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Hidden-state input elements and defaultValue

Jan 13, 2010

This is the edited text of an email I sent to Ian Hickson regarding a particular point of interest in the upcoming HTML5 recommendation.


Re: http://www.w3.org/Bugs/Public/show_bug.cgi?id=8506

I wanted to make a personal appeal to you regarding this bug touching on your concern that this "is what browsers already do" and thus your conclusion that not much can be done. My position is that enabling the defaultValue property of the hidden-state input will have minimal (if any) impact on scripts currently in use on the web. I state the following reasons:

  1. Under the current behaviour, input.value references the same value as input.defaultValue; if you change one, you automatically change the other, you can't even use defaultValue to store the actual default value manually. Thus people (like myself) who do try to use defaultValue will notice the behaviour and likely abandon using it. The value property will return the same value, as well as being syntactically shorter, so by definition defaultValue on hidden-state inputs is thinly used, if at all.
  2. As per #1, since the defaultValue property as-is cannot even be used for storage on hidden-state inputs, enabling it (as in other input elements) will not break scripts in which the author provides a work-around using a custom property in the object or global scope. Such workarounds will never use the defaultValue property.
  3. There are few legitimate cases I can discern in which someone may rely on the behaviour. For example, a page author may call a reset() or individually reset input elements with foo.value = foo.defaultValue (in a type agnostic fashion) and expect the hidden-state inputs to retain their value if they have been changed by script. In the corollary cases a) where the hidden-state input is never meant to change (the most common case), or b) the page author has implemented a work-around to bypass the default behaviour, the behaviour of the defaultValue property or reset() action will have no effect on script execution nor form submission. The only affected case is where the page author uses the hidden-state input as permanent storage which he/she expects to survive the reset() method; such a case assumes the page author a) knows about the behaviour, b) knowing "a", has decided to use a hidden input element rather than a JavaScript variable to hold some data, and c) is using script to change the hidden-state input value before submission.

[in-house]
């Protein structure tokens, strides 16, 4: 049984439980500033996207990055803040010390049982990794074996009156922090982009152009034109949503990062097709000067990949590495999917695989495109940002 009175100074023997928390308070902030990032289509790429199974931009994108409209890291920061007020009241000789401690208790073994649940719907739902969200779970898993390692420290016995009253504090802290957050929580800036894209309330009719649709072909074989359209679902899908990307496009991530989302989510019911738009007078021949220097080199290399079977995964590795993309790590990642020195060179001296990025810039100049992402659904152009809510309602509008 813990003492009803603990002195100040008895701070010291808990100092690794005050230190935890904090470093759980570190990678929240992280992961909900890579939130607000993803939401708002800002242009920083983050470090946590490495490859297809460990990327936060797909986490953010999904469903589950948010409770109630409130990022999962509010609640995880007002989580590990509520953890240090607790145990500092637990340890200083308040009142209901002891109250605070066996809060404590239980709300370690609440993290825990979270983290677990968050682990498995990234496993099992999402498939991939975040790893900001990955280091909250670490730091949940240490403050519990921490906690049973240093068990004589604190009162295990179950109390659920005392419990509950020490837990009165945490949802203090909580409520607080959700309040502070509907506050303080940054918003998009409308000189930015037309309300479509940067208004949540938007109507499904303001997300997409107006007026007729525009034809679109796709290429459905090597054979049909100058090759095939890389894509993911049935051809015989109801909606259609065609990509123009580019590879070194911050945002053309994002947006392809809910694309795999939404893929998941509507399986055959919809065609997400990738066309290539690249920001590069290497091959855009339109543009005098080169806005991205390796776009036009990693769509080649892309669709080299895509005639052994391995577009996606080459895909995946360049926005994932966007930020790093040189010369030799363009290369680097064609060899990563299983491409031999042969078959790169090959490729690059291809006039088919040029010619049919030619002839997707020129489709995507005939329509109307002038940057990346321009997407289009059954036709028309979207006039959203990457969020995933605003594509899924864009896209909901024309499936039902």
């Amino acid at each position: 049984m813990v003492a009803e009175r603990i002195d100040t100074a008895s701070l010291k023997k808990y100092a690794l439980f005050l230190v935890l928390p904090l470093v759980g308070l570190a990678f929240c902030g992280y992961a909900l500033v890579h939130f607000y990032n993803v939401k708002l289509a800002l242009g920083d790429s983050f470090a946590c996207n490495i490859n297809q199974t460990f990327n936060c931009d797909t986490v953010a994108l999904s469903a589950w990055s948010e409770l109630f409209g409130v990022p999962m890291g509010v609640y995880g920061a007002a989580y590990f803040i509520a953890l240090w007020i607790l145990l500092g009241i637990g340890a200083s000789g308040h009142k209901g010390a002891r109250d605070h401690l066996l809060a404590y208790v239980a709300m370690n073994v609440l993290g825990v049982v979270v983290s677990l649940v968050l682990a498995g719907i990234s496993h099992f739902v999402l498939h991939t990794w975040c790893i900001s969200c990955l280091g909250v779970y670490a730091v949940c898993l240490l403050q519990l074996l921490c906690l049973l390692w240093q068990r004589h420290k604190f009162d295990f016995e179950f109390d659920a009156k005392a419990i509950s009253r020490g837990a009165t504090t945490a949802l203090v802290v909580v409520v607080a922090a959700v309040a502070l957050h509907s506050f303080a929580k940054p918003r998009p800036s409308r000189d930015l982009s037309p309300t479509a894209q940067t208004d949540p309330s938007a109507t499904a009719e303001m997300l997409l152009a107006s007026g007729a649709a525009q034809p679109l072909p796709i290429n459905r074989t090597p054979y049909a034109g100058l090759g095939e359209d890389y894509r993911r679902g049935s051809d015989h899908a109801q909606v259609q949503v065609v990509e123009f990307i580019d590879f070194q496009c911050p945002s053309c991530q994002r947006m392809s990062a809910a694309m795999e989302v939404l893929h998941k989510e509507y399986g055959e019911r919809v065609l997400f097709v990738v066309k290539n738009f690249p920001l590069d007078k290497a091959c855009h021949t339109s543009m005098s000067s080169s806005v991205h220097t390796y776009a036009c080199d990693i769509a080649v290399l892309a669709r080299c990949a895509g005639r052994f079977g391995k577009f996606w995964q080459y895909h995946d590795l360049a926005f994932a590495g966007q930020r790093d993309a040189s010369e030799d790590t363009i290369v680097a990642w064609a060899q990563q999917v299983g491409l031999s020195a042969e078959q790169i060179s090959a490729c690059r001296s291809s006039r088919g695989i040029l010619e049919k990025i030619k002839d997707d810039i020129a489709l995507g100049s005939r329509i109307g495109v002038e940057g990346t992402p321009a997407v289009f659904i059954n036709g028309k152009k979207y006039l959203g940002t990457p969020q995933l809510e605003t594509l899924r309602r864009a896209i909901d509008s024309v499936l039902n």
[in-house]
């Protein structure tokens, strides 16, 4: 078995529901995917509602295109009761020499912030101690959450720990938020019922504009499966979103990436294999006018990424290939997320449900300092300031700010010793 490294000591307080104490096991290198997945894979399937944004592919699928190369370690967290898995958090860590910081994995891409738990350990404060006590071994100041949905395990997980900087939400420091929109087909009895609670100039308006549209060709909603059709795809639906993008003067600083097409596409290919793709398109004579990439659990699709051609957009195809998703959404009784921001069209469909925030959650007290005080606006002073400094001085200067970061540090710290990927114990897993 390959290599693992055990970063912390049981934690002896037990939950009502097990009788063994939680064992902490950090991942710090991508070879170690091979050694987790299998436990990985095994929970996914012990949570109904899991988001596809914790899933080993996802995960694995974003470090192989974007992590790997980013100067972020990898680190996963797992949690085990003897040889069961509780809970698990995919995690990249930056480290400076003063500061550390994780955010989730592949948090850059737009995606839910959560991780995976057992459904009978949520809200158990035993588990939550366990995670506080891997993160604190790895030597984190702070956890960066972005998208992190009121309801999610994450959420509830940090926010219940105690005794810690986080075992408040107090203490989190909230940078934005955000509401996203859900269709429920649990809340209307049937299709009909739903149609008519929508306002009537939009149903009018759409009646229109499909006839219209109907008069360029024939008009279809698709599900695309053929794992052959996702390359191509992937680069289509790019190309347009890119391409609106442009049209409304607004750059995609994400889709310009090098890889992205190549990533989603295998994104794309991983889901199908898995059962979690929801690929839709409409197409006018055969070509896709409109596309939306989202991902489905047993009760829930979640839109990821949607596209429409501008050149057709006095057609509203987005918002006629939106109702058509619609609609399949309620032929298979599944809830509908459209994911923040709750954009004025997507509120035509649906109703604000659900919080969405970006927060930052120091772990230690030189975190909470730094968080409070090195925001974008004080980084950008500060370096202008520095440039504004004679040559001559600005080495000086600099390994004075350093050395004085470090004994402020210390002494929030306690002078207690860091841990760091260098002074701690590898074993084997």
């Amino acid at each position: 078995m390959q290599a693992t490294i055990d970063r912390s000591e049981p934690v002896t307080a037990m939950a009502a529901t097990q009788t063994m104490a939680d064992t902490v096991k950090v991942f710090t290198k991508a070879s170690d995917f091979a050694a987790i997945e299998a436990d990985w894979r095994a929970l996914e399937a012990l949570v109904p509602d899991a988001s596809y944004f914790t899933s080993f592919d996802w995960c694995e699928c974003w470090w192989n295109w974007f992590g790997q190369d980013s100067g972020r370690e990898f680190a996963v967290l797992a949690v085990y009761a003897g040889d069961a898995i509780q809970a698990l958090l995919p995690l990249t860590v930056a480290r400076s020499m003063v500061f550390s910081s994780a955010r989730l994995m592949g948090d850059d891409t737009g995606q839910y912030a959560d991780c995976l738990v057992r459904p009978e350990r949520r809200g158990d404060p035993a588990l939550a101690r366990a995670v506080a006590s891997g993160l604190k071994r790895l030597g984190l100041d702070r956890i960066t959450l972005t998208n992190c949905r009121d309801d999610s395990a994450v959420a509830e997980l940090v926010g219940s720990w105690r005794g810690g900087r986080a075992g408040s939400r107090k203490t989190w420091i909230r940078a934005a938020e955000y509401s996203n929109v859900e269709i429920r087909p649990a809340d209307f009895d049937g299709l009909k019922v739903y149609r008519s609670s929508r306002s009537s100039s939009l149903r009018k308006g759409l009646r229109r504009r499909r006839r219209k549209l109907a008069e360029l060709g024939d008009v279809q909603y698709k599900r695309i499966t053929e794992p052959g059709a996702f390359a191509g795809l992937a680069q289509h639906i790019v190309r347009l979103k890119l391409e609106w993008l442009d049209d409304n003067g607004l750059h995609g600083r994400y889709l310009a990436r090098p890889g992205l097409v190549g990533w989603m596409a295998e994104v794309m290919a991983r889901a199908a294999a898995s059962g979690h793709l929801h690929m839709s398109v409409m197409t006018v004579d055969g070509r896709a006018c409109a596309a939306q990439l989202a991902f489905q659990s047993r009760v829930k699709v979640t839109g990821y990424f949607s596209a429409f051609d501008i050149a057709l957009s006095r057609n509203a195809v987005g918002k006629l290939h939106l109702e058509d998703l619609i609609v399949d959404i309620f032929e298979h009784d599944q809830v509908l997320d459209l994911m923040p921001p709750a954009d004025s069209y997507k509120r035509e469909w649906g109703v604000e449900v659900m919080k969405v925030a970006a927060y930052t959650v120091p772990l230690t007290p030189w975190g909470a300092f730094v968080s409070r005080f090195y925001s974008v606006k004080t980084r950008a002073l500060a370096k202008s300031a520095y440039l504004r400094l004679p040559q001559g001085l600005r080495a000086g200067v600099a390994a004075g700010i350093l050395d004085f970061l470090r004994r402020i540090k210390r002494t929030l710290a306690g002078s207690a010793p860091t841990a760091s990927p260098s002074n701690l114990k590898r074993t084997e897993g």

Another such case would be where a page author has knowingly (and perhaps playfully) referenced the hidden-state input's value using the defaultValue property rather than the normal value property. Whether such a case is a "legitimate" reliance, however, is questionable.

For these reasons, I believe implementing the defaultValue property and reset() behaviour for hidden-state inputs to match other input types is inherently backwards-compatible for the vast majority of DOM scripts currently in use. The web is indeed vast, so chances are good that at least some scripts rely on this behaviour, but due to the reasons above, that number is arguably very very small. It is a situation entirely different from, say, a decree that will send application designers everywhere scrambling to fork their methods in preparation. For the all-but-unanimous majority of scripts being used today, enabling the defaultValue and reset() behaviour for hidden-state inputs will have no effect on their execution whatsoever.

As you can probably tell, I am hesitant to mark the bug as CLOSED because I believe implementation, despite being a significant change in itself, would cause very little disruption among scripts and forms already in use. HTML5 has a chance here to make the web a little bit saner in this small area, while avoiding a backward-compatibility incident. I think it is an appropriate chance to take.

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